Improvements Noted in the VA’s CVE Verification Process

November 16, 2015

A new report by the U.S. Government Accountability Office (GAO) notes measurable improvement in the processes used by the Department of Veterans Affairs (VA) to verify Service-Disabled, Veteran-Owned Small Businesses (SDVOSBs) and Veteran-Owned Small Businesses (VOSBs).

The report updates a 2013 GAO report, which had found numerous programmatic inefficiencies in the process used by the VA stemming from the VA’s failure to prioritize comprehensive, long-term strategic planning. According to the report, since that time, the VA has taken numerous steps to improve its processes, including improving its timeliness for application processing, developing and following processes for verifying businesses, refining its quality controls for the program and improving its communications with veterans.

The report further notes that this streamlining has not only improved processing time, it has also led to a lower number of application rejections. In 2012, nearly 66 percent of applicants received denials. In 2015, that number was 5 percent. This substantial change can be explained by the fact that, increasingly, applicants are given greater opportunities to correct minor deficiencies or to withdraw their applications rather than receive a denial. This is significant because an application denial results in the applicant being barred from reapplying for six months, a lengthy period that could have a devastating impact for a veteran-owned, small business contractor.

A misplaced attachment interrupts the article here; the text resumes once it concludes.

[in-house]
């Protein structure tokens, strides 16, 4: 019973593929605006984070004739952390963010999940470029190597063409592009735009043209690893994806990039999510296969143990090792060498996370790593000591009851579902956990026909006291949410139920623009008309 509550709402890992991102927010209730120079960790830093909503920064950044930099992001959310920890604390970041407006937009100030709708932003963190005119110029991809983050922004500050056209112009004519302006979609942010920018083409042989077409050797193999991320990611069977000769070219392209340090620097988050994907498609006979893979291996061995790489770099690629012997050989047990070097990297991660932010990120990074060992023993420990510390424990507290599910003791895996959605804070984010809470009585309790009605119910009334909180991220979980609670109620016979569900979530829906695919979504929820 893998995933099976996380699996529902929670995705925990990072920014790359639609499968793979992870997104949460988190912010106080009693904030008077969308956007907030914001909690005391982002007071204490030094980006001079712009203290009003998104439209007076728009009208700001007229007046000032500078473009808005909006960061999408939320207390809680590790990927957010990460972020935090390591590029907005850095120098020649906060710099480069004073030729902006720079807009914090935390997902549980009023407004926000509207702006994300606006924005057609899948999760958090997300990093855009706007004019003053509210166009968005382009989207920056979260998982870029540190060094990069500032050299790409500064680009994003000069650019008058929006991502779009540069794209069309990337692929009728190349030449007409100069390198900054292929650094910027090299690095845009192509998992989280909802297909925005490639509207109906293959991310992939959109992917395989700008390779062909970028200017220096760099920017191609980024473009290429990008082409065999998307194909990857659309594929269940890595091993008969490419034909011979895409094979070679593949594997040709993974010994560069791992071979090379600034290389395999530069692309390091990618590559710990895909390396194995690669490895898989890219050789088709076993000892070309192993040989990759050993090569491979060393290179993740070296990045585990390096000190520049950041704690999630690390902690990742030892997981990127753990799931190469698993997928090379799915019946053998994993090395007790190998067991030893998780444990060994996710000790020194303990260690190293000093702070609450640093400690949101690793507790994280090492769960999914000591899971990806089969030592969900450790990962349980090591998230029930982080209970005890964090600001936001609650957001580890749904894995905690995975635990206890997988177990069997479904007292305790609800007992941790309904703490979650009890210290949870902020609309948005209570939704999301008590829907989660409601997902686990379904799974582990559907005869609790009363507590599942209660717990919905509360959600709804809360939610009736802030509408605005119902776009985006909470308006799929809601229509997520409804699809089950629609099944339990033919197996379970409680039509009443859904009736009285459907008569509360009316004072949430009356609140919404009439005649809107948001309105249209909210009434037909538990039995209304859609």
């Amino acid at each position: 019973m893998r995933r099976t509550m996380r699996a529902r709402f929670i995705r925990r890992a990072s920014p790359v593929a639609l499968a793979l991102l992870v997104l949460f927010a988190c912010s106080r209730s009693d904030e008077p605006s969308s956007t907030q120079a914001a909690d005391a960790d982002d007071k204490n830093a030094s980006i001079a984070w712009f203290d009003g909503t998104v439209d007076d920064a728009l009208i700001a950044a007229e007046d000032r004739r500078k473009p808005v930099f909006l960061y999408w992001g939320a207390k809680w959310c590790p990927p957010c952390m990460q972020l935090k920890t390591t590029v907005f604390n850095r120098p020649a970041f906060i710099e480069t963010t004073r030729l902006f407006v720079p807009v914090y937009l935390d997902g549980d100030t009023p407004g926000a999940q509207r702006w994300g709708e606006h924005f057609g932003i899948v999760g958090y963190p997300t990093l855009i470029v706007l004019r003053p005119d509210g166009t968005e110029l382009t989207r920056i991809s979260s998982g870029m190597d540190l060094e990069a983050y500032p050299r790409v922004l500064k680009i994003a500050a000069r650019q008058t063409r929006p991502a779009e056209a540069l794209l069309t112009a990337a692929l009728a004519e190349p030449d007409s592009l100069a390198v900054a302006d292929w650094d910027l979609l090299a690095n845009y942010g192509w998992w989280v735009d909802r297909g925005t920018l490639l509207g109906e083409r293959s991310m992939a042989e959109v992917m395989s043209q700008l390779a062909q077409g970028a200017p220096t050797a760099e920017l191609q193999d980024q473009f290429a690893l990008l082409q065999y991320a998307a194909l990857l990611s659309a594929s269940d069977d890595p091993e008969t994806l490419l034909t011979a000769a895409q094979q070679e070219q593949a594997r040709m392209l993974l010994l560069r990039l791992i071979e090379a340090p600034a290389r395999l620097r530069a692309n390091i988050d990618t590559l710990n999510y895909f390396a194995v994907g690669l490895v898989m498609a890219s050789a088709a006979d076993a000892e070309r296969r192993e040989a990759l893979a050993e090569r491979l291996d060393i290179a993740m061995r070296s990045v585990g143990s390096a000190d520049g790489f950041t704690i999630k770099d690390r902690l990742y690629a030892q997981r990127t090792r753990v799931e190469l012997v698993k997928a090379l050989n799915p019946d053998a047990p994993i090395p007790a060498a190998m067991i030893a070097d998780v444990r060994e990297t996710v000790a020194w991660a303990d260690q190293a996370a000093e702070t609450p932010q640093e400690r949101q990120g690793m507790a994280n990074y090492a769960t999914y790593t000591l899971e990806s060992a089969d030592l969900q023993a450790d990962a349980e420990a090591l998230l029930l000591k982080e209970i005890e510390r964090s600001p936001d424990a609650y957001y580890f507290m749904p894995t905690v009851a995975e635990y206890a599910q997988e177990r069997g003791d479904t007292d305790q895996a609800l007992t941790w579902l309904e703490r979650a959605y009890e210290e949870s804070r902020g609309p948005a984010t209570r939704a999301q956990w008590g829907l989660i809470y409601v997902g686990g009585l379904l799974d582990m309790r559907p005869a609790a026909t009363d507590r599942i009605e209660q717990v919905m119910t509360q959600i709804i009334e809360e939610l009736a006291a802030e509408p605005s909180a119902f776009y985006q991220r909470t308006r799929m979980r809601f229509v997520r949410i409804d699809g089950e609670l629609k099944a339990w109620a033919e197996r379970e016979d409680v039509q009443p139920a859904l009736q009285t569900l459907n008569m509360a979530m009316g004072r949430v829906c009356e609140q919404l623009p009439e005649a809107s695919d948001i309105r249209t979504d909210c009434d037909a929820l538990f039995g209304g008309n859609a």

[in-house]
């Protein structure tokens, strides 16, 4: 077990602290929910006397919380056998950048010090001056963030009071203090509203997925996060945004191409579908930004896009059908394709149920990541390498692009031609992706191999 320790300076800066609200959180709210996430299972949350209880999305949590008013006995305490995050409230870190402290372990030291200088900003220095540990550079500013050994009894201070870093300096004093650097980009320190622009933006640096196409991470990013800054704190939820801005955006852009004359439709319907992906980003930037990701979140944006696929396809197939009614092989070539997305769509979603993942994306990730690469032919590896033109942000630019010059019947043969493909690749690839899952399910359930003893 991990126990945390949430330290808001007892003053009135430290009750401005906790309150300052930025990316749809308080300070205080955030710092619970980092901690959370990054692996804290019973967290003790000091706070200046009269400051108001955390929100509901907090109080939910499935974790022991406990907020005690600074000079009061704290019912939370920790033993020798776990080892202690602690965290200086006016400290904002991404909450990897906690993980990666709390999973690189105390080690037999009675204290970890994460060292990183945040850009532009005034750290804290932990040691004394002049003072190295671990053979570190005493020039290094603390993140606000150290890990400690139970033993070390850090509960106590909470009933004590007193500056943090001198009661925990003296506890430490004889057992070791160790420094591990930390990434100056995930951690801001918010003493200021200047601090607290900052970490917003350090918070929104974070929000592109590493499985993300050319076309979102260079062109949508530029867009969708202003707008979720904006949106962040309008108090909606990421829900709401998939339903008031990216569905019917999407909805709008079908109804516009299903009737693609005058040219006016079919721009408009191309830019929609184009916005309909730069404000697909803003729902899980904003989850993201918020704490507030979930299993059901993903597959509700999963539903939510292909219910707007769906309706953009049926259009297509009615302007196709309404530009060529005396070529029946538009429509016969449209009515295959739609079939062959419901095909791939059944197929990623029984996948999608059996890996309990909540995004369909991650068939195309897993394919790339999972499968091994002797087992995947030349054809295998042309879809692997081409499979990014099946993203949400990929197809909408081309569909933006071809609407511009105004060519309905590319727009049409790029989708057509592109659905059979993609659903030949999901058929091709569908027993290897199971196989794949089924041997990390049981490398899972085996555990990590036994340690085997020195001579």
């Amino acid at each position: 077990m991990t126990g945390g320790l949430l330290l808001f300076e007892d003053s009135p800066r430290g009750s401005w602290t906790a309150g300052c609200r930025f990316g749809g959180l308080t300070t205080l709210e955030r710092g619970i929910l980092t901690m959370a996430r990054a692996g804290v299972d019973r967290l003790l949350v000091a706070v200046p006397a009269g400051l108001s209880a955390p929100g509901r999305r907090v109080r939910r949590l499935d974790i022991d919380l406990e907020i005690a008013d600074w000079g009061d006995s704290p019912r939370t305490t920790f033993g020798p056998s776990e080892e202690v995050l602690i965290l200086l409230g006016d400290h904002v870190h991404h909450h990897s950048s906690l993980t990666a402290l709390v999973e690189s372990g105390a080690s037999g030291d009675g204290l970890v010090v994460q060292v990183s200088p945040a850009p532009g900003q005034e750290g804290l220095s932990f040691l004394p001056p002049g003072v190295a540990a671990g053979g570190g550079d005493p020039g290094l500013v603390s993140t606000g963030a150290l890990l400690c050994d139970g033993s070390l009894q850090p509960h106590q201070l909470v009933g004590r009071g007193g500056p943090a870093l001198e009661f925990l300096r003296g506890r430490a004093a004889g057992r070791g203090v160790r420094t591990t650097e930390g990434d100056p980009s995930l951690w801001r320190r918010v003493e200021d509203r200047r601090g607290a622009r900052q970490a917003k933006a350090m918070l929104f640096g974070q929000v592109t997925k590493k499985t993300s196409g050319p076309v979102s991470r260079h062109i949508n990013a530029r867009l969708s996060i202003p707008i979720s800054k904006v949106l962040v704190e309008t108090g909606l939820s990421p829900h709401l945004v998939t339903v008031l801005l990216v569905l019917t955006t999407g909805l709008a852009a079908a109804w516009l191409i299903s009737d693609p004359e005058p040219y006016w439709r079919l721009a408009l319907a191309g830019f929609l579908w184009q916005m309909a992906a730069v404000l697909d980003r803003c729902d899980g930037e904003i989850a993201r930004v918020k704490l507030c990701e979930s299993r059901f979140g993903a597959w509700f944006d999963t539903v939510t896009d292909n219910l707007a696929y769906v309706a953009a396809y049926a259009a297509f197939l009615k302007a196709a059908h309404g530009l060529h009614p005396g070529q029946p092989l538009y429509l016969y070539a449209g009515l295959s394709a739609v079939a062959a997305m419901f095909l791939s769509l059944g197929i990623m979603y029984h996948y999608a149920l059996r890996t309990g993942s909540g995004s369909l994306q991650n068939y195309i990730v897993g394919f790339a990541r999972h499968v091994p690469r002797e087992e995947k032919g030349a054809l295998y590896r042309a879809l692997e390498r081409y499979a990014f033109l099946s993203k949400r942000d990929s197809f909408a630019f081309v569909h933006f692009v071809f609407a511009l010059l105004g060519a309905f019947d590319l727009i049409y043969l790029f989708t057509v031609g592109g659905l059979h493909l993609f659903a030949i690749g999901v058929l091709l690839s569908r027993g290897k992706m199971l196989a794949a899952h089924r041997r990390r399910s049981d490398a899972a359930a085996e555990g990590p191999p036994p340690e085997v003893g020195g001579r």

The GAO report highlights further changes being put in place by the VA to make the verification process more cost-effective and veteran-friendly. The VA has begun a pilot for a new verification process that would give each veteran applicant a case manager as their point of contact for their application. The VA anticipates rolling out this process for all applicants beginning in April 2016. The VA also has plans to scrap its existing case management system and replace it with a new system, which currently being developed, by September 2016.

Despite these noticeable improvements, the GAO cautioned that the VA’s overall plan lacked an integrated schedule that includes specific actions and milestone dates for achieving program changes or discusses how such efforts might be coordinated. Accordingly, it remains to be seen how effectively the VA’s new case management system will be implemented when it rolls out next year. 

About the author: Alex Levine is an associate with PilieroMazza in the Government Contracts Group. He may be reached at alevine@pilieromazza.com.

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